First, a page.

There are 244 million migrants in the world today. This includes 20 million refugees who have fled their homelands in order to escape persecution, armed conflicts and natural disasters. Every day the news seems filled with heartbreaking stories of their plight. As Pope Francis has made vividly, unforgettably clear, at a moment when the broken bodies of drowned migrants are washing up on Italy’s shores, addressing their needs with mercy and compassion is one of the deepest moral challenges of our time.
But on this International Migrants Day it would be a mistake — a very regrettable mistake — to think of migration as something negative. Yes, sometimes the migrant’s story is a tragic one. Sometimes it can be difficult to welcome the stranger. Yet we must never forget the many wonderful gifts that generations of migrants have contributed to our society and to the Catholic Church. And migrants continue to make positive contributions today, as we explored in a Winter 2015 feature in ONE about refugees from war-torn Iraq who have found a new home in the United States:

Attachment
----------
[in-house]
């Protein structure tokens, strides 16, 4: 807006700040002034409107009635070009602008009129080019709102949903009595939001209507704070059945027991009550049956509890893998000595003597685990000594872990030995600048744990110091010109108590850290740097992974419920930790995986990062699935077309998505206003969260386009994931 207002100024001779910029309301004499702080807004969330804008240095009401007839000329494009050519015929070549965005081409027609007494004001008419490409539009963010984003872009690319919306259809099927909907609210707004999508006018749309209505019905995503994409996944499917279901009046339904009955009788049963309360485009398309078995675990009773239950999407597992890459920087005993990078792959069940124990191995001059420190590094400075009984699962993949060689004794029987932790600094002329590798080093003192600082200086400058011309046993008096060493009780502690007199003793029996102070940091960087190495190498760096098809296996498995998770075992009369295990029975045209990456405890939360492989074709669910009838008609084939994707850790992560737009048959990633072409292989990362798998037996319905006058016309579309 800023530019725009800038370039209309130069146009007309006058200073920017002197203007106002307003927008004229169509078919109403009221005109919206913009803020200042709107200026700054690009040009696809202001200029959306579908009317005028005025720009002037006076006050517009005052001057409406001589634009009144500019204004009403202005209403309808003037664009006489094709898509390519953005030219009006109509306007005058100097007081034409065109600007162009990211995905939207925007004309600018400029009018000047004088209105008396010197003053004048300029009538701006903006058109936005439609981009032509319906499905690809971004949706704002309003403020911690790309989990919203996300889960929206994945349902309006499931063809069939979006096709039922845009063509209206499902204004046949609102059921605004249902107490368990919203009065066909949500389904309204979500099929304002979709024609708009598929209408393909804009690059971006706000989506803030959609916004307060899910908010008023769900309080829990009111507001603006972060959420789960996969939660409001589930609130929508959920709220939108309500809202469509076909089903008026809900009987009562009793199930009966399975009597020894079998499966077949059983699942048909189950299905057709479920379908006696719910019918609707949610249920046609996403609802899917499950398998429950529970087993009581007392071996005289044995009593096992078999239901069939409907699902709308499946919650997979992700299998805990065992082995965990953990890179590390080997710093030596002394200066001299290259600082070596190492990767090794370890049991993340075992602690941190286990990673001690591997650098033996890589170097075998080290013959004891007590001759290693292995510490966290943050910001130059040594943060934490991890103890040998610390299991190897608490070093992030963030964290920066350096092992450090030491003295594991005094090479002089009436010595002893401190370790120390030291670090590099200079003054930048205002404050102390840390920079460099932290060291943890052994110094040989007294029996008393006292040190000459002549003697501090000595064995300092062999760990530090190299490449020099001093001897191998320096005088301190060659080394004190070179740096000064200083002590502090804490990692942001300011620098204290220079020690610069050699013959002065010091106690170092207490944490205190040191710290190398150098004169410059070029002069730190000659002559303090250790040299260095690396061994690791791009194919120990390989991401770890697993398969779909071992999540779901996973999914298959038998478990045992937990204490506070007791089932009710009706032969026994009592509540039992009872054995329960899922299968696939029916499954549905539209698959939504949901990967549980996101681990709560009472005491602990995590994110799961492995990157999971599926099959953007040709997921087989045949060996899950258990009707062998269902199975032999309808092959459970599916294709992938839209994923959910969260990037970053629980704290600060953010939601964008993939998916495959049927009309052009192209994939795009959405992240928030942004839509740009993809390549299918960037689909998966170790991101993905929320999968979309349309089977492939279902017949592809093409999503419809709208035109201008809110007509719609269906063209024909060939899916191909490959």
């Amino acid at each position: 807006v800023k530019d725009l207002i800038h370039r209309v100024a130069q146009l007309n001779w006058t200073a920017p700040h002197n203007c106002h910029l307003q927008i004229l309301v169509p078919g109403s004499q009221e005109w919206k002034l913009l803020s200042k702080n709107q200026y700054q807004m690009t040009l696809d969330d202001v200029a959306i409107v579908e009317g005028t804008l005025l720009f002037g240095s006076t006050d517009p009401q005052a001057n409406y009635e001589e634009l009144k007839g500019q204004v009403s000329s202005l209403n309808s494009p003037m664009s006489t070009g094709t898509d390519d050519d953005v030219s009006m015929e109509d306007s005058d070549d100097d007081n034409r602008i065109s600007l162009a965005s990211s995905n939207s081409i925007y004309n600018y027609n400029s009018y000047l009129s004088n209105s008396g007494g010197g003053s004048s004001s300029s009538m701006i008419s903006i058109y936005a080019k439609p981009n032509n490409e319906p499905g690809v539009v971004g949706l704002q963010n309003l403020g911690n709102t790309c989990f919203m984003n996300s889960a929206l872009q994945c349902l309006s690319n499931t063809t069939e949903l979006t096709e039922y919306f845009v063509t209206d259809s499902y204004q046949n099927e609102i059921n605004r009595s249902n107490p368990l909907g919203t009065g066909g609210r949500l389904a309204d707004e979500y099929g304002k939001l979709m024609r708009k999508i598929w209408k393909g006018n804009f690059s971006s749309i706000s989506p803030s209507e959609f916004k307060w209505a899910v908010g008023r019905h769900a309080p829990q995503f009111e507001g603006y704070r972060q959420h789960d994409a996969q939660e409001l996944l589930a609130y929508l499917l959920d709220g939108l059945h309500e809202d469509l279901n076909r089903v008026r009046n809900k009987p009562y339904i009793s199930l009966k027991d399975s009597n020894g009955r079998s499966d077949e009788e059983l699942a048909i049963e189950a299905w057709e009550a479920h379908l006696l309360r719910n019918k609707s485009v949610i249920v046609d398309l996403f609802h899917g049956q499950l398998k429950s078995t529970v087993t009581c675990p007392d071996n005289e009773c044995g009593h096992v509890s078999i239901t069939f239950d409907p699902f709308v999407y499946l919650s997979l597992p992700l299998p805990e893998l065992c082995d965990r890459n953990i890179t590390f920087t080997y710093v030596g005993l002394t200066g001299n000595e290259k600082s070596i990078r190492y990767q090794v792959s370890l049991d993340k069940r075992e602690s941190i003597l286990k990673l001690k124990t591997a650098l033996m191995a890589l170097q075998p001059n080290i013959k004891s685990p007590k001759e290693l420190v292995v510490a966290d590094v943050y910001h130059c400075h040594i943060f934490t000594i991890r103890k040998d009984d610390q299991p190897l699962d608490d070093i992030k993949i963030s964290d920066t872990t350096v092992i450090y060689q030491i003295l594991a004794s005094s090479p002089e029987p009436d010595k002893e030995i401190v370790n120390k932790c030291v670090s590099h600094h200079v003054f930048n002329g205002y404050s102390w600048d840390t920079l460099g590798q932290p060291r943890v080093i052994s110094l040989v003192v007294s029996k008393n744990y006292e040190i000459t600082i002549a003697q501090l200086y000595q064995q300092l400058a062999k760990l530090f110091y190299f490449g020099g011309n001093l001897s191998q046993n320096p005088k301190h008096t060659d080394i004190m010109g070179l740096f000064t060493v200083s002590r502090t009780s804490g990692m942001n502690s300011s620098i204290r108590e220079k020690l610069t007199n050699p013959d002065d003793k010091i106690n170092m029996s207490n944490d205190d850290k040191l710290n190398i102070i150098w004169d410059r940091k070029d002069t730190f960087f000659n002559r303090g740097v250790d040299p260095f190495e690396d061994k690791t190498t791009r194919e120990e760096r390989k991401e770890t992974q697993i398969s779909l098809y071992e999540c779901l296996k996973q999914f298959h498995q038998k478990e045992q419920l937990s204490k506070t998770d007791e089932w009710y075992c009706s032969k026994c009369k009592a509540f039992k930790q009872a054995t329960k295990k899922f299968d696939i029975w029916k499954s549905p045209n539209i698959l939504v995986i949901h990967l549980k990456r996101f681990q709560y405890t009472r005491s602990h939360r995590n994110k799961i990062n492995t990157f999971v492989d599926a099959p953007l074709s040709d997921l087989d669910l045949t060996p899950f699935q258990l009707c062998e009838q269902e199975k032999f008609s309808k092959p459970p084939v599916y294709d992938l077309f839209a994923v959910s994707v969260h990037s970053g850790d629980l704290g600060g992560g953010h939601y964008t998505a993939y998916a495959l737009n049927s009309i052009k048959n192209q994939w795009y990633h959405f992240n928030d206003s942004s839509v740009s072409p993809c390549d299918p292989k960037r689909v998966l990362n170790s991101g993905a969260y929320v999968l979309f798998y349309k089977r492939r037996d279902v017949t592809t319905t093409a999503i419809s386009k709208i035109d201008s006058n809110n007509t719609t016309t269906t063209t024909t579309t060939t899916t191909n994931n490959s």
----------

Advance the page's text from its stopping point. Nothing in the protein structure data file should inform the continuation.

Over the years, El Cajon, which lies east of San Diego, has taken on the shape of its growing community of Iraqi Christians. Signs in many of the city’s shops and restaurants are in Chaldean or Arabic, leading some to dub East Main Street, “Little Baghdad.” A stroll through the grounds of St. Peter Chaldean Cathedral is more reminiscent of the ancient city of Babylon, with sculptured lions of Ishtar guarding the entrance to the hall.